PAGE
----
Is it time for federal and state governments to consider legal rules and boundaries for the fertility industry? A new research-based report by the Evan B. Donaldson Adoption Institute, Old Lessons for a New World, suggests that the answer may be “yes.”
The Donaldson Institute – a national not-for-profit organization devoted to improving adoption policy and practice – suggests that the legal and regulatory framework for adoption provides a model that assisted reproductive technology [ART] could utilize.
Five principal findings of the research:
- The problematic effects of secrecy and of withholding information – on adopted persons, birthparents, and adoptive families – offer insights for ART policy and practice related to the circumstances of a donor offspring’s conception, disclosure of medical and other background information, and the identities of those involved.
- The child-centered focus of adoption provides a vital perspective for placing greater attention on the children conceived through ART.
- Adoption has knowledge to share concerning the creation of “nontraditional” families, particularly as more single, gay, and lesbian adults use ART.
- ART and adoption can mutually benefit from examination of the impact of market forces (including the costs of services and the potential commodification of the individuals involved) on the ethics and quality of services provided.
- The legal and regulatory framework for adoption provides a model that ART can utilize to inform its standards and procedures.
Based on those findings, the Adoption Institute makes these recommendations:
- Children born of ART should be able to learn the circumstances of their births, as well as their biological and medical backgrounds. To ensure that this happens, the U.S. should join Great Britain and other countries in mandating that donor-conceived offspring be given access to this information at age 18, and practice models should be implemented for ART practitioners to provide for such disclosure. The U.S. also should establish a national database to collect, maintain, and facilitate access to information enabling gamete providers to routinely update the medical, historical, and other information they supplied at the time of donation.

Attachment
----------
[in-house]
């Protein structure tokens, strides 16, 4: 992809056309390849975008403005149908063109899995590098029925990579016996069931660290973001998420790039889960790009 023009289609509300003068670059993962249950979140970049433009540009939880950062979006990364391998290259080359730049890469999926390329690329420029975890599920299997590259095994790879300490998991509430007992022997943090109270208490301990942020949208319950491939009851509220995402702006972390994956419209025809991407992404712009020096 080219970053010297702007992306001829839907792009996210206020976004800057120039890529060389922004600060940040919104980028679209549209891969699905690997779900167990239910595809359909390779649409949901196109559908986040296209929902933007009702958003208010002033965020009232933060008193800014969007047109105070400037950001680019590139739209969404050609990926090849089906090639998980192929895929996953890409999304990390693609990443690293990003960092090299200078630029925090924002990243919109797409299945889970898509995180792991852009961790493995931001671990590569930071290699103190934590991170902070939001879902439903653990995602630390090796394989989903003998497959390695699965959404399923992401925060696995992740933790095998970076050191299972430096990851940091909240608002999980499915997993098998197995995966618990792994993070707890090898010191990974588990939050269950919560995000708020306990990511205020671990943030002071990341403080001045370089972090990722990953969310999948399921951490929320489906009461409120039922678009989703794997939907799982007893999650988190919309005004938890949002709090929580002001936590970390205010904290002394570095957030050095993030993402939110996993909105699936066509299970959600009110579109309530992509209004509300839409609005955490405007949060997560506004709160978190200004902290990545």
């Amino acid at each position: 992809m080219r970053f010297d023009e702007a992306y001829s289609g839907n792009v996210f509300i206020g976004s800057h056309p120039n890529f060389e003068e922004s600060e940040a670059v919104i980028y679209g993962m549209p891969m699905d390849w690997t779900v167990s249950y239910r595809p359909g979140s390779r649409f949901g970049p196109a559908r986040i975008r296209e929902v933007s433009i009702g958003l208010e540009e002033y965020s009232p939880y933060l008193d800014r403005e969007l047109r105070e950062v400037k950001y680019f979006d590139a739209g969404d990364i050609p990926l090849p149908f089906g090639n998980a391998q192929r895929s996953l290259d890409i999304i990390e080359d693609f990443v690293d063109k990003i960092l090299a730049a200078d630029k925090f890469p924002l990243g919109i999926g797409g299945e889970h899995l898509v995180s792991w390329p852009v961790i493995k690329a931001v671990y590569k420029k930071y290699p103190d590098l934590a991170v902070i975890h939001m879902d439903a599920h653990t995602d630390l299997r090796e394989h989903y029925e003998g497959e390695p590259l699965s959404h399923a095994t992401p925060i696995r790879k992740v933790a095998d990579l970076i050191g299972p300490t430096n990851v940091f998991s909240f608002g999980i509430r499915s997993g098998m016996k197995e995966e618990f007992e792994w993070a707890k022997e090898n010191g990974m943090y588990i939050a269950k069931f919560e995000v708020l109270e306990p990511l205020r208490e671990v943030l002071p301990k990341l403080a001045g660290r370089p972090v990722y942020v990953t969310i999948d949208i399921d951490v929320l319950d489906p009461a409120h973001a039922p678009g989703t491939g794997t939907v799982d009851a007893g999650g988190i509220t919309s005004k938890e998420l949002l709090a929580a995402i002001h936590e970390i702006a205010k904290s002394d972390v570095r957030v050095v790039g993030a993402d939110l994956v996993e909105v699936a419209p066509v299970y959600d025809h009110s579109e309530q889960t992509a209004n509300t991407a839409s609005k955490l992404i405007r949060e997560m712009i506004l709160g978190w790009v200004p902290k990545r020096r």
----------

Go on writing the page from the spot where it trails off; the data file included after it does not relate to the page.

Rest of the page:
- To develop best practices for ART, further research should identify more clearly the similarities to and differences from adoption in serving the interests of everyone involved, most importantly the children. Counseling should be provided to all participants in ART akin to that in best-practice adoptions, including improved informed-consent procedures for gamete providers and recipients and post-birth counseling to support families in giving relevant information to their donor-conceived children.
- Research drawing from relevant adoption lessons should be conducted to expand professional and participant understanding of the experiences of all members of assisted-reproduction families – including those headed by gay, lesbian and single parents – and to gauge the extent to which services are available to adults wishing to utilize ART.
- In order to create more constructive, ethical practices, the market forces affecting adoption and assisted reproductive technologies – supply, demand, costs and income – should be analyzed to develop a better understanding of how they influence decision-making by gamete providers, birthparents, recipient families, and prospective adoptive families.
- States should enact legal and regulatory frameworks for ART, based on model legislation and research, as well as on the experiences of other states and nations, to promote ethical practices and provide protections for gamete providers, intended parents, and offspring.
In closing, The Donaldson Institute believes that taking these steps could help ART progress from its current state – of achieving the medically possible – to providing research-informed practices that focus more attention on the long-term medical, psychological and social needs of those it serves.